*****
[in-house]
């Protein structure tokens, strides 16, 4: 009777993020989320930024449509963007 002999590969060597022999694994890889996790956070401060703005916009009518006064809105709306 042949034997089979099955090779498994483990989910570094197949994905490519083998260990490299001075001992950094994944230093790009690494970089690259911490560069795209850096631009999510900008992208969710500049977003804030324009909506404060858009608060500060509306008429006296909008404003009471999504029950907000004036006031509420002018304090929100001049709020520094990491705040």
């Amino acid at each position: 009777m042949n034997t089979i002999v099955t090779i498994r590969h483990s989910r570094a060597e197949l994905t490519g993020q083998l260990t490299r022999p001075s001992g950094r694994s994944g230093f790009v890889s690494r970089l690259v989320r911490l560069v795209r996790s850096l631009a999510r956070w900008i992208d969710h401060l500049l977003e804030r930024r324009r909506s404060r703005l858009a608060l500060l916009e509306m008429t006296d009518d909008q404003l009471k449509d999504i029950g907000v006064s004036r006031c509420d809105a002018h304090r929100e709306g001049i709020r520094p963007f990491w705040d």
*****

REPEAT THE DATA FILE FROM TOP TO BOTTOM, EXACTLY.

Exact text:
[in-house]
């Protein structure tokens, strides 16, 4: 009777993020989320930024449509963007 002999590969060597022999694994890889996790956070401060703005916009009518006064809105709306 042949034997089979099955090779498994483990989910570094197949994905490519083998260990490299001075001992950094994944230093790009690494970089690259911490560069795209850096631009999510900008992208969710500049977003804030324009909506404060858009608060500060509306008429006296909008404003009471999504029950907000004036006031509420002018304090929100001049709020520094990491705040």
């Amino acid at each position: 009777m042949n034997t089979i002999v099955t090779i498994r590969h483990s989910r570094a060597e197949l994905t490519g993020q083998l260990t490299r022999p001075s001992g950094r694994s994944g230093f790009v890889s690494r970089l690259v989320r911490l560069v795209r996790s850096l631009a999510r956070w900008i992208d969710h401060l500049l977003e804030r930024r324009r909506s404060r703005l858009a608060l500060l916009e509306m008429t006296d009518d909008q404003l009471k449509d999504i029950g907000v006064s004036r006031c509420d809105a002018h304090r929100e709306g001049i709020r520094p963007f990491w705040d």